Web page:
Ferguson, Ronald F.
What We've Learned About Stalled Progress in Closing the Black-White Achievement Gap
Examines a number of phenomena that might plausibly fit the cited criteria for contributing to the narrowing or expansion of the Black-White test score gap.
Journal Name or Institutional Affiliation:
Russel Sage Foundation
Steady Gains and Stalled Progress, Chapter 4, pp. 32-343
- In order to contribute to the narrowing or expansion of the Black-White test score gap then a phenomena must;
- 1) be something that actually affects achievement, as measured by test scores,
- 2) be something that can differ for Blacks and Whites with regard to either level or impact, and
- 3) be something that has changed over time for at least one of the groups.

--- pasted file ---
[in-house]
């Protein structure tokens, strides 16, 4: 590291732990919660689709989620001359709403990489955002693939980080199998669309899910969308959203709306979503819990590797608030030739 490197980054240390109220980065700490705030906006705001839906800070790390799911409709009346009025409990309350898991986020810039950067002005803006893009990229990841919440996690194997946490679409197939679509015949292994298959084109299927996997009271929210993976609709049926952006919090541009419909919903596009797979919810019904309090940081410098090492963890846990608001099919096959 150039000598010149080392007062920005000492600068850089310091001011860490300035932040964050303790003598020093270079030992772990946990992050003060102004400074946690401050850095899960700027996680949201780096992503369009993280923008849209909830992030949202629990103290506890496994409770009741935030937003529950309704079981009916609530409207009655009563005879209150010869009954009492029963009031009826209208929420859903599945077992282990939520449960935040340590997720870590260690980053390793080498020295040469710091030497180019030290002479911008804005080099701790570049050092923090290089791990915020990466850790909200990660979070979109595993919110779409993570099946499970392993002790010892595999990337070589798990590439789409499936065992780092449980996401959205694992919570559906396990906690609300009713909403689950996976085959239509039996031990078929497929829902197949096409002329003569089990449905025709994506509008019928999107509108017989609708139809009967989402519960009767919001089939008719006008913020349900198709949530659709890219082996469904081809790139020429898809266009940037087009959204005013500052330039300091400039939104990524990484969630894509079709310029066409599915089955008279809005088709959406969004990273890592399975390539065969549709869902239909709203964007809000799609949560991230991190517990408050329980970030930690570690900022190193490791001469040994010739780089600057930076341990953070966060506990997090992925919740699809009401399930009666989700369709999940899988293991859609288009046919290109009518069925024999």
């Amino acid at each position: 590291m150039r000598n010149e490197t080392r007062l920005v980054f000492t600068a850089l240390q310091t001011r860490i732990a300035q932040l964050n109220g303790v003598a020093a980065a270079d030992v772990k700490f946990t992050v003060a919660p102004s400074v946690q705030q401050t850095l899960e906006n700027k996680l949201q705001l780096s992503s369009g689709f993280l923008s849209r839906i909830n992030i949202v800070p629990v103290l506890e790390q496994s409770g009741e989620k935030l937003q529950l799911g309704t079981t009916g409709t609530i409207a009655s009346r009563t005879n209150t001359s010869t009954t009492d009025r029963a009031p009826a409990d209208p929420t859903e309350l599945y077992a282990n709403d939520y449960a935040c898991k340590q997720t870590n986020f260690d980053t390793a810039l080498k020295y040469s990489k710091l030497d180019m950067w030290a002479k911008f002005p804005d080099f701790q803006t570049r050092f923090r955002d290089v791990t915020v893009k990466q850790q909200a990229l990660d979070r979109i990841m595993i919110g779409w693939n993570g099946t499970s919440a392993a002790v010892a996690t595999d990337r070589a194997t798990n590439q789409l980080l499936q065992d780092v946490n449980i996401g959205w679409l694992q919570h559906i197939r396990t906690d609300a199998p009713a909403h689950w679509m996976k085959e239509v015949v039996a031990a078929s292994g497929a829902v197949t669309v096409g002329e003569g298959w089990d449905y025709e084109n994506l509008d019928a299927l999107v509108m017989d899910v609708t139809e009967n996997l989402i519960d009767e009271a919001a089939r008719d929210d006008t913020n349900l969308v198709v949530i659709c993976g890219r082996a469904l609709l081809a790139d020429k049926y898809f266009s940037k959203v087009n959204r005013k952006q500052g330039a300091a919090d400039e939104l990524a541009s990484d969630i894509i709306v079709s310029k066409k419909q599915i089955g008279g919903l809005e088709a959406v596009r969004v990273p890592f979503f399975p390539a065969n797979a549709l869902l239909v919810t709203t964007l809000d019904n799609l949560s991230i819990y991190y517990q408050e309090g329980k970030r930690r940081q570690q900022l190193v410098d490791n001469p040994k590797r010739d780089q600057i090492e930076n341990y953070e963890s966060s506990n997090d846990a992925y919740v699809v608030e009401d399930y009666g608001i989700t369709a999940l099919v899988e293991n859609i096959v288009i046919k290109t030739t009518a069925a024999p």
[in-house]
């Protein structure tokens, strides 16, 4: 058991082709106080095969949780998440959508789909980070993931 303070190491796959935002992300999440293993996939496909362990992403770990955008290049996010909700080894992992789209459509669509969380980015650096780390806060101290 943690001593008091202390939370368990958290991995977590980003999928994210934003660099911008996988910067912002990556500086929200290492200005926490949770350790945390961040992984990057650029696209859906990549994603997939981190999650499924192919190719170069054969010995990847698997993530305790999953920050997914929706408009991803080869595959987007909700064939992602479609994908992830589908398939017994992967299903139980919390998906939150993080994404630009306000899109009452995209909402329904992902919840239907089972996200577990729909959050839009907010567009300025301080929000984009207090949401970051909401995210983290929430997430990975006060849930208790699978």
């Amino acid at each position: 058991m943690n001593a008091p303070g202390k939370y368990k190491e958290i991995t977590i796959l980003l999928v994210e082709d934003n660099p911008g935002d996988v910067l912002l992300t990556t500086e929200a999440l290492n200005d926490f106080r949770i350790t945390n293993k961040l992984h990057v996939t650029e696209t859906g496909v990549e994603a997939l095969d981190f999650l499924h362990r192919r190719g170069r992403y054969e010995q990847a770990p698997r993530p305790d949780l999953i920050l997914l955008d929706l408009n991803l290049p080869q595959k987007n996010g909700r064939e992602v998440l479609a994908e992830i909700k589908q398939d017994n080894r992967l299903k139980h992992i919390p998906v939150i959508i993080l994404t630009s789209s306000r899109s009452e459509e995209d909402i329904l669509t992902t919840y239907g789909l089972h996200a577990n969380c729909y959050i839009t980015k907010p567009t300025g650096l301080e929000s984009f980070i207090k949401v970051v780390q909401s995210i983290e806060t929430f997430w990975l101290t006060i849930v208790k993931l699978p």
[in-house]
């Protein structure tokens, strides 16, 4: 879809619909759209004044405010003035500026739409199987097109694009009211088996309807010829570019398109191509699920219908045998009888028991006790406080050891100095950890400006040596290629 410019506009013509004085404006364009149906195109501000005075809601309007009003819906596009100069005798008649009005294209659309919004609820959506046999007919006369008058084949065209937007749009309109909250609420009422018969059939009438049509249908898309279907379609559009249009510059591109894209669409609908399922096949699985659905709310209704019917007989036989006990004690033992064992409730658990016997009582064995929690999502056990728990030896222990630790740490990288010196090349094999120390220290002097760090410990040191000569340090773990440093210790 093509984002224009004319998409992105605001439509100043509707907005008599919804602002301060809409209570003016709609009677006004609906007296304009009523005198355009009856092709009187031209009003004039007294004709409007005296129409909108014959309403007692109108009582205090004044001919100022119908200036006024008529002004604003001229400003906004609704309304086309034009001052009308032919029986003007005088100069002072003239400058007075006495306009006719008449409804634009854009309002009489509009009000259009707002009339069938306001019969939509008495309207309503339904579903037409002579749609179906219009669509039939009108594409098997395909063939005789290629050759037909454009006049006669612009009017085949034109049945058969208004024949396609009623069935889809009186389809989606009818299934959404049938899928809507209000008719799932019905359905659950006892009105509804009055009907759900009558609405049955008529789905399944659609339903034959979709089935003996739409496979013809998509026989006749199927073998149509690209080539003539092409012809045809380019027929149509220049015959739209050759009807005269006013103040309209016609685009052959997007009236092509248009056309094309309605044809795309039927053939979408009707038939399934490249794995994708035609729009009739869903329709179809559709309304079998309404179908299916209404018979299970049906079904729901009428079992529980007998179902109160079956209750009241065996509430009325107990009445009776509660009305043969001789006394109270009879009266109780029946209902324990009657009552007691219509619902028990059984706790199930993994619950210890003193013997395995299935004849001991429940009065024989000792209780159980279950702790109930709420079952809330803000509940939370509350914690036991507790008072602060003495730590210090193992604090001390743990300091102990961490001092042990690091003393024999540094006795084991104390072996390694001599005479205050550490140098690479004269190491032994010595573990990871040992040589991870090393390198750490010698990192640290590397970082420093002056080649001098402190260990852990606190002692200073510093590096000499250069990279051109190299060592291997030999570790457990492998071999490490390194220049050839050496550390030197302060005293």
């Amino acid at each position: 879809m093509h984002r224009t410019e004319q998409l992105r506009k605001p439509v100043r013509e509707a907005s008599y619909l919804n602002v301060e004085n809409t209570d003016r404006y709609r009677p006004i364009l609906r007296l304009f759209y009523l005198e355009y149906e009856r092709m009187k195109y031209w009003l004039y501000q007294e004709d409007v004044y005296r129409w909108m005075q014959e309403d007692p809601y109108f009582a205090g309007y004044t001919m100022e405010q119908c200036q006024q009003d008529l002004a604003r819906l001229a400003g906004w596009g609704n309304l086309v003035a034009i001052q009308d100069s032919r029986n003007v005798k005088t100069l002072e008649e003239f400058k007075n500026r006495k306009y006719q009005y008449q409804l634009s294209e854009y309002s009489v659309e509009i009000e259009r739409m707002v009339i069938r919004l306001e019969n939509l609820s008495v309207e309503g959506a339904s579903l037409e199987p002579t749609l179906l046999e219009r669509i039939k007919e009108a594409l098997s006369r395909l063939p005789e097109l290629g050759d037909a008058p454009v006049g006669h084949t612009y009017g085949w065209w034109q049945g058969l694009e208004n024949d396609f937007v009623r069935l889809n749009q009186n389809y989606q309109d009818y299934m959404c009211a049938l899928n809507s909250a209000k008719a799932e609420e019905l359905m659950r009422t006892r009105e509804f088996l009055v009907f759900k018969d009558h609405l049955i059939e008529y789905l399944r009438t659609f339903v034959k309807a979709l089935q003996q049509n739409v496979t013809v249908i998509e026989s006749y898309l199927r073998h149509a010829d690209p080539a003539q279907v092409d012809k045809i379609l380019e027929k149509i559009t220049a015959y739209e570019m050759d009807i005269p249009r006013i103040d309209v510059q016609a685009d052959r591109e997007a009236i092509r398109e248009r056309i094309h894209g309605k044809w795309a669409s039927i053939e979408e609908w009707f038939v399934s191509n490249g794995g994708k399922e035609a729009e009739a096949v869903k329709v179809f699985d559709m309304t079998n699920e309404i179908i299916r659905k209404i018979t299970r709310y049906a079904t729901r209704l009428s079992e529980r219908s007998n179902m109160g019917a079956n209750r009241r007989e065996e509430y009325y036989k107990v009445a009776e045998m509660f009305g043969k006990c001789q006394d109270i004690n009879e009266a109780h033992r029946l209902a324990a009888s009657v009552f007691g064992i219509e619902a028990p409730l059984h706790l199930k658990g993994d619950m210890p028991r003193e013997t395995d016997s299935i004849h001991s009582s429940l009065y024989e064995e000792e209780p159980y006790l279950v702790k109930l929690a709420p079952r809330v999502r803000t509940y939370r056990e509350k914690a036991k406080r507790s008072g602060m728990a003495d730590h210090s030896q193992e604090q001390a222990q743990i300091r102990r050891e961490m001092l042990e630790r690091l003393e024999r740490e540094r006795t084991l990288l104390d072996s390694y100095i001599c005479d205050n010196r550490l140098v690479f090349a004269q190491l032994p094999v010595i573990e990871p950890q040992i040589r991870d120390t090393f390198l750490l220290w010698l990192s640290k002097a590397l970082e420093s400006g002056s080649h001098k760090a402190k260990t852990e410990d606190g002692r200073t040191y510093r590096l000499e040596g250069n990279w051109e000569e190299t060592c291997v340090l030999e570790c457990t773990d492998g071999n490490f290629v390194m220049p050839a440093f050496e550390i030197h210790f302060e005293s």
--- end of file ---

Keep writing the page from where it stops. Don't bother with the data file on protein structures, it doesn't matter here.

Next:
- The following are supported as ways in which achievement levels can be raised:
- 1) augment family resources in ways that strengthen capacities for successful parenting
- 2) avoid isolating children of any racial group in schools that serve only others like themselves
- 3) avoid or offset huge income inequities
- 4) provide children with competent and caring teachers to are willing to work hard
- 5) help young people cope with social forces that might distort their judgment and support young people's efforts to cooperate and behave in ways that enable themselves and others to learn
- 6) strengthen early learning environments to equip children with social, emotional, cognitive, and noncognitive skills that support kindergarten readiness
- 7) connect children with adults and other youth who will care for them as part of an extended, nurturing community
Chapter in Book
Academic Achievement, Achievement Gap, African American
Method of Analysis:
Unit of Analysis:
- Author uses prior case studies to draw theoretical conclusions.